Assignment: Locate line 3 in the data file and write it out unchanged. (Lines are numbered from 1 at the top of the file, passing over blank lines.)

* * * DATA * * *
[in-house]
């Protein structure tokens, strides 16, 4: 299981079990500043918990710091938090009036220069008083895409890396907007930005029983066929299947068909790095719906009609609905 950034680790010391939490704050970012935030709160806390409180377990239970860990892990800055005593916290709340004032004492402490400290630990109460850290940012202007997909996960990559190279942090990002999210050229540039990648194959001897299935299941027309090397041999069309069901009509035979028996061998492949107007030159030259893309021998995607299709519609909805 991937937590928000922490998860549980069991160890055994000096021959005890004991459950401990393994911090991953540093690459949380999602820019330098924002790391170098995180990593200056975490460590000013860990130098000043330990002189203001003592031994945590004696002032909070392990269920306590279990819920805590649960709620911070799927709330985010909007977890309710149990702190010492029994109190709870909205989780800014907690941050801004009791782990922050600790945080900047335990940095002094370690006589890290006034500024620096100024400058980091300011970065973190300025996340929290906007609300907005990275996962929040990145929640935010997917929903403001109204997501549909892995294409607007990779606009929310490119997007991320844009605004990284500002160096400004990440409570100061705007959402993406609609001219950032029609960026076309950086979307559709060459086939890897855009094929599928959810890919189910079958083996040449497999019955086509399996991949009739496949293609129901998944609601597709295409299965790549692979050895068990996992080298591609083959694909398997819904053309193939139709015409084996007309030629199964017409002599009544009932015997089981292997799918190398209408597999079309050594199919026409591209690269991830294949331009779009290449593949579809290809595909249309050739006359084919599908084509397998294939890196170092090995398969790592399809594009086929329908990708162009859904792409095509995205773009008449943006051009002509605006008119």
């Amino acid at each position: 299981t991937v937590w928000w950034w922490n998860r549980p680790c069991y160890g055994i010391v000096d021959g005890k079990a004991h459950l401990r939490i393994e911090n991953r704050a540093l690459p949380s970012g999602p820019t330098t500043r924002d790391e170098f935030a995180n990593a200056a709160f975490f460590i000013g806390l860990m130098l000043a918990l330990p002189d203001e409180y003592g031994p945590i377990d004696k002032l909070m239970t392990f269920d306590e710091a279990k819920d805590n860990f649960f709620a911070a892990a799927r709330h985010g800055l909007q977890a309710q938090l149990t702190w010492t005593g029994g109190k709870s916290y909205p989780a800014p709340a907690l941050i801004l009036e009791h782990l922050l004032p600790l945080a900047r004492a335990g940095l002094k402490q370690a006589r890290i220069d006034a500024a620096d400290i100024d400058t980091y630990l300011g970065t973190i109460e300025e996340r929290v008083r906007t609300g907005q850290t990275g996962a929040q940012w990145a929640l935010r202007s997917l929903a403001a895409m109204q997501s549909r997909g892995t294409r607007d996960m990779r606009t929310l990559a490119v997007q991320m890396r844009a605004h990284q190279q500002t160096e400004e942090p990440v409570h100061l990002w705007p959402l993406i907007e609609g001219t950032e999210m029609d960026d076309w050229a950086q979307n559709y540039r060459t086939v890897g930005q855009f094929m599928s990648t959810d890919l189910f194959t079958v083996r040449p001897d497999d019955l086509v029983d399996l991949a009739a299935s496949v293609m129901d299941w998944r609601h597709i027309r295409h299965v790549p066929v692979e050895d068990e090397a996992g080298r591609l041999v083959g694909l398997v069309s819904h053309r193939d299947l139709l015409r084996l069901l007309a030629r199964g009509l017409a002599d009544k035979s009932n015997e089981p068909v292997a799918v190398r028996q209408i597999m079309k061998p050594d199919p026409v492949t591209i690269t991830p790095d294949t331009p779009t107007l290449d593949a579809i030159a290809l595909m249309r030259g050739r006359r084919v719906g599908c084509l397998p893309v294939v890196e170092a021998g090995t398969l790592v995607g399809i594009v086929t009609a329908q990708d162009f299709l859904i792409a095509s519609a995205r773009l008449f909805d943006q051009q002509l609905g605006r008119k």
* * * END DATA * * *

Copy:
């Amino acid at each position: 299981t991937v937590w928000w950034w922490n998860r549980p680790c069991y160890g055994i010391v000096d021959g005890k079990a004991h459950l401990r939490i393994e911090n991953r704050a540093l690459p949380s970012g999602p820019t330098t500043r924002d790391e170098f935030a995180n990593a200056a709160f975490f460590i000013g806390l860990m130098l000043a918990l330990p002189d203001e409180y003592g031994p945590i377990d004696k002032l909070m239970t392990f269920d306590e710091a279990k819920d805590n860990f649960f709620a911070a892990a799927r709330h985010g800055l909007q977890a309710q938090l149990t702190w010492t005593g029994g109190k709870s916290y909205p989780a800014p709340a907690l941050i801004l009036e009791h782990l922050l004032p600790l945080a900047r004492a335990g940095l002094k402490q370690a006589r890290i220069d006034a500024a620096d400290i100024d400058t980091y630990l300011g970065t973190i109460e300025e996340r929290v008083r906007t609300g907005q850290t990275g996962a929040q940012w990145a929640l935010r202007s997917l929903a403001a895409m109204q997501s549909r997909g892995t294409r607007d996960m990779r606009t929310l990559a490119v997007q991320m890396r844009a605004h990284q190279q500002t160096e400004e942090p990440v409570h100061l990002w705007p959402l993406i907007e609609g001219t950032e999210m029609d960026d076309w050229a950086q979307n559709y540039r060459t086939v890897g930005q855009f094929m599928s990648t959810d890919l189910f194959t079958v083996r040449p001897d497999d019955l086509v029983d399996l991949a009739a299935s496949v293609m129901d299941w998944r609601h597709i027309r295409h299965v790549p066929v692979e050895d068990e090397a996992g080298r591609l041999v083959g694909l398997v069309s819904h053309r193939d299947l139709l015409r084996l069901l007309a030629r199964g009509l017409a002599d009544k035979s009932n015997e089981p068909v292997a799918v190398r028996q209408i597999m079309k061998p050594d199919p026409v492949t591209i690269t991830p790095d294949t331009p779009t107007l290449d593949a579809i030159a290809l595909m249309r030259g050739r006359r084919v719906g599908c084509l397998p893309v294939v890196e170092a021998g090995t398969l790592v995607g399809i594009v086929t009609a329908q990708d162009f299709l859904i792409a095509s519609a995205r773009l008449f909805d943006q051009q002509l609905g605006r008119k």